hara tvam samsAram druta taram asAram surapate |hara tvam pApAnAm vitatim aparAm yAdavapate ||
aho dIne nAthe nihita caraNo nishcitAm idam |jagannAthaH svAmI nayana patha gAmîIbhavatu me ||

O Lord of the demigods, please quickly remove this useless material existence I am undergoing. O Lord of the Yadus, please destroy this vast, shoreless ocean of sins. Alas, it is certain that Lord Jagannatha bestows His lotus feet upon those who feel themselves fallen and have no shelter in this world but Him. May that Jagannatha Svami be the object of my vision.


Jagannath is a combination of two words, Jagat (Universe) and Nath (Lord). Therefore Jagannath is considered as the Lord of the Universe. In the Puri Jagannath temple and all the Jagannath temples in the world, Lord Jagannath is worshipped with his elder brother, Balabhadra, sister, Subhadra and the mighty Sudershan Chakra. These four deities are otherwise known as the Chaturdhamurti. Ma Laxmi is the concert of the Lord Jagannath.

According to Puarans, the Shabaras (a Dravidian tribe) were worshipping Jagant (name of the God in the Shabar language) made of dried wood in the Nilagiri mountains in Puri. King Anang Bhim Dev brought the Daru Murti to the Puri temple in the 12th Century. Roughly every twelve years (when there are two Ashadha months in a Hindu Calendar), Jagannath discards his old body and takes a new form or Nava Kalevar.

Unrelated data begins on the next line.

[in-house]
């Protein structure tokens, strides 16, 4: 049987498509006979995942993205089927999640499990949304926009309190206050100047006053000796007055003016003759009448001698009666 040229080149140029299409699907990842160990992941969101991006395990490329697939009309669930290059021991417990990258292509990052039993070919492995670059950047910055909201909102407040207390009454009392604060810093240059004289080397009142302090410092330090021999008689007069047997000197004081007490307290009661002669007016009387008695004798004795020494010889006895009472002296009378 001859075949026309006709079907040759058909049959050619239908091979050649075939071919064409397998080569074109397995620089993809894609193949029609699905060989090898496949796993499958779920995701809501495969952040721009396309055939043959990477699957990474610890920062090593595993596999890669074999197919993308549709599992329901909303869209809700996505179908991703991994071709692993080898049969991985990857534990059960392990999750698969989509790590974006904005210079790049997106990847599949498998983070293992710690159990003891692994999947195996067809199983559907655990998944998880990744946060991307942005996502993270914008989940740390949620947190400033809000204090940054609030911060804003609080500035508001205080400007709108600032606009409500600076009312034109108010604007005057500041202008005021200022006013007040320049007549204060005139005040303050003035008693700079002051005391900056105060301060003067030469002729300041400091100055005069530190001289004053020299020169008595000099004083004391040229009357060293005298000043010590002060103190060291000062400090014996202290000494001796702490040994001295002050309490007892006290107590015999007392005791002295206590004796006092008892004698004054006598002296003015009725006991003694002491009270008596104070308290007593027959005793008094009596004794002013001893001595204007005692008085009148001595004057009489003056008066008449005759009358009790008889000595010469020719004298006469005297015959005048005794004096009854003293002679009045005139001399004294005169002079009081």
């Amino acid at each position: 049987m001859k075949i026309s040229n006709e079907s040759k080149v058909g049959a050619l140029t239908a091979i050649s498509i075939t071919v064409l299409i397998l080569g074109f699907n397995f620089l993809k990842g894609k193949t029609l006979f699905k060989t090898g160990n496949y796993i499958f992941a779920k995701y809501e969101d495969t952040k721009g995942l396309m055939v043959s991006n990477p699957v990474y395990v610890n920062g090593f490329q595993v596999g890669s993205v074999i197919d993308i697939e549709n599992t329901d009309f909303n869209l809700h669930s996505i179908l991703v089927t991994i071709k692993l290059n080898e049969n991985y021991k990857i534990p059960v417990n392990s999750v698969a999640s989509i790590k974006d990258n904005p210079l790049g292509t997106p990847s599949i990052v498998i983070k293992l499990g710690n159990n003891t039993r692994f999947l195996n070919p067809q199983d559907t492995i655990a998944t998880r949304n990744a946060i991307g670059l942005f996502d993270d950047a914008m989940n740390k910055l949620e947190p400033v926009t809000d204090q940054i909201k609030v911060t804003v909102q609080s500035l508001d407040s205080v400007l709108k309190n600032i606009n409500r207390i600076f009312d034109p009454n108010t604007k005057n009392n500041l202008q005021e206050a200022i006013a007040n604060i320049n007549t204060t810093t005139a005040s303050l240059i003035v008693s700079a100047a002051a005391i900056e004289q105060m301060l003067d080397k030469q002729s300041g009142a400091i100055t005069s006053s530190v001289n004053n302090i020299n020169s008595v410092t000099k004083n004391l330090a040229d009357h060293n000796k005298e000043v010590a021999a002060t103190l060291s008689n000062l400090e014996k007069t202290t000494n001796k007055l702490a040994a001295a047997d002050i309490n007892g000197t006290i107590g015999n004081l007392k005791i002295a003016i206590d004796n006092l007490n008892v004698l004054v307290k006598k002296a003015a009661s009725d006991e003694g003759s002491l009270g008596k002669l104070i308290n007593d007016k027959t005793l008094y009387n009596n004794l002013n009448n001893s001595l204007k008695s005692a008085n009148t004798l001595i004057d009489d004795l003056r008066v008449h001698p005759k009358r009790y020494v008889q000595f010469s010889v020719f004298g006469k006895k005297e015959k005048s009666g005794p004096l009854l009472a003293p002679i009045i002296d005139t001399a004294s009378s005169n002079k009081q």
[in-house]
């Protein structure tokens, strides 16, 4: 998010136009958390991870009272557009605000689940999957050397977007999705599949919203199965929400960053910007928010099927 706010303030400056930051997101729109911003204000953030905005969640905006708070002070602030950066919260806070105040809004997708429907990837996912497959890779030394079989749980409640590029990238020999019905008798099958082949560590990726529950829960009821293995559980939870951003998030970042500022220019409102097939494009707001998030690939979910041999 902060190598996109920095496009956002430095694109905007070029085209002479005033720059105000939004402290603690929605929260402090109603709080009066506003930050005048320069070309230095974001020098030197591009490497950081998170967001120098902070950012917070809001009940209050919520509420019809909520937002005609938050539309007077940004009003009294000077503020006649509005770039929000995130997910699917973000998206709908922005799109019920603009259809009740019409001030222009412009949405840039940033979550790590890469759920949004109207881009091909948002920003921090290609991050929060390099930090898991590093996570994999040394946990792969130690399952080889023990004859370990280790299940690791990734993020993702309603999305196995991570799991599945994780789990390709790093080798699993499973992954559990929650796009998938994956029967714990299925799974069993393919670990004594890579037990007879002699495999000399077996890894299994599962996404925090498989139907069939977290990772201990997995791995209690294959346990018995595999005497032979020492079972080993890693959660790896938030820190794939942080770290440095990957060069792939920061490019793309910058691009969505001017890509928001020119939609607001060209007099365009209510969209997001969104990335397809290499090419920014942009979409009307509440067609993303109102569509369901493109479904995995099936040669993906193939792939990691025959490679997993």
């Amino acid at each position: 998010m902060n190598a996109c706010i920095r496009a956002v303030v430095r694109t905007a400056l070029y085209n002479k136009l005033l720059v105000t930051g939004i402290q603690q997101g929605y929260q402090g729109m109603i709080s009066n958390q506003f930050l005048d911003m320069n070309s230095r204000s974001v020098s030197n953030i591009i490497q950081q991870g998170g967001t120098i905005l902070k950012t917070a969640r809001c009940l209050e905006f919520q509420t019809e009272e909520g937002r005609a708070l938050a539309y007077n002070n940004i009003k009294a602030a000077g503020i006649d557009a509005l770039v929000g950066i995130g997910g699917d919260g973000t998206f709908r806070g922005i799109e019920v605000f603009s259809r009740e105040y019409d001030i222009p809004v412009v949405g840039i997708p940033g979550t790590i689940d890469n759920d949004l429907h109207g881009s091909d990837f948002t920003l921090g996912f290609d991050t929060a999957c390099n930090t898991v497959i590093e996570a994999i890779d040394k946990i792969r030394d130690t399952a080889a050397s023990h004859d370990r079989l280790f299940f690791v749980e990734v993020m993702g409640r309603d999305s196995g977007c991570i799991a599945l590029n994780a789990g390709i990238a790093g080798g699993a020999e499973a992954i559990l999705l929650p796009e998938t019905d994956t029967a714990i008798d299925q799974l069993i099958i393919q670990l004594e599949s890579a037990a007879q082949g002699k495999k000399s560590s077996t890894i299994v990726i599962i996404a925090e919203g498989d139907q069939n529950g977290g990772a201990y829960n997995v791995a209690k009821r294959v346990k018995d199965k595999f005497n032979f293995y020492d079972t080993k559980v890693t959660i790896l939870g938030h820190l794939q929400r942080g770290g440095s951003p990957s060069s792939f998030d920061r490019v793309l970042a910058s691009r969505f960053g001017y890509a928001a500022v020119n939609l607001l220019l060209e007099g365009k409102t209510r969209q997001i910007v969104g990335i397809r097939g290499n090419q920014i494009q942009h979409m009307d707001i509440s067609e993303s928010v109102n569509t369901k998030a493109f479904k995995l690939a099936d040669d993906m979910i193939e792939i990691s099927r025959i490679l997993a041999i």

The color of the four deities are Black (inscrutability) for Lord Jagannath, White (enlightenment) for Lord Balabhadra, Yellow (goodness) for Ma Subhadra and Red for Lord Sudershan. Social anthropologists interpret these colors to represent the four races in the world. This is another representation of the universality of the Lords. The deities have bright big eyes without any eyelids. This signifies that the Lord is always awake to take care of his devotees.

Every year, Rath Yatra is celebrated on “Ashadha Sukla Dwitiya”, the second day of the bright fortnight in the month of Ashadha (June –July). During this event, Jagannath, Balabhadra, Subhadra and Sudershan are brought from the Puri temple to the huge wooden Chariots assembled outside. The chariots are pulled by millions of devotees from all over the world to the Gundicha temple (their aunt’s place) about 2 km from the Jagannath temple. On the ninth day, on the day of Bahuda (Return) Dasami the chariots with the deities are brought back to the temple.

Jagannath cult signifies universal brotherhood, love, tolerance and equality. One can find that various castes, creeds, customs, communities and sects have been assimilated in Jagannath Dharma. Our temple is patterned after the temple in the town of Puri, Orissa state in India.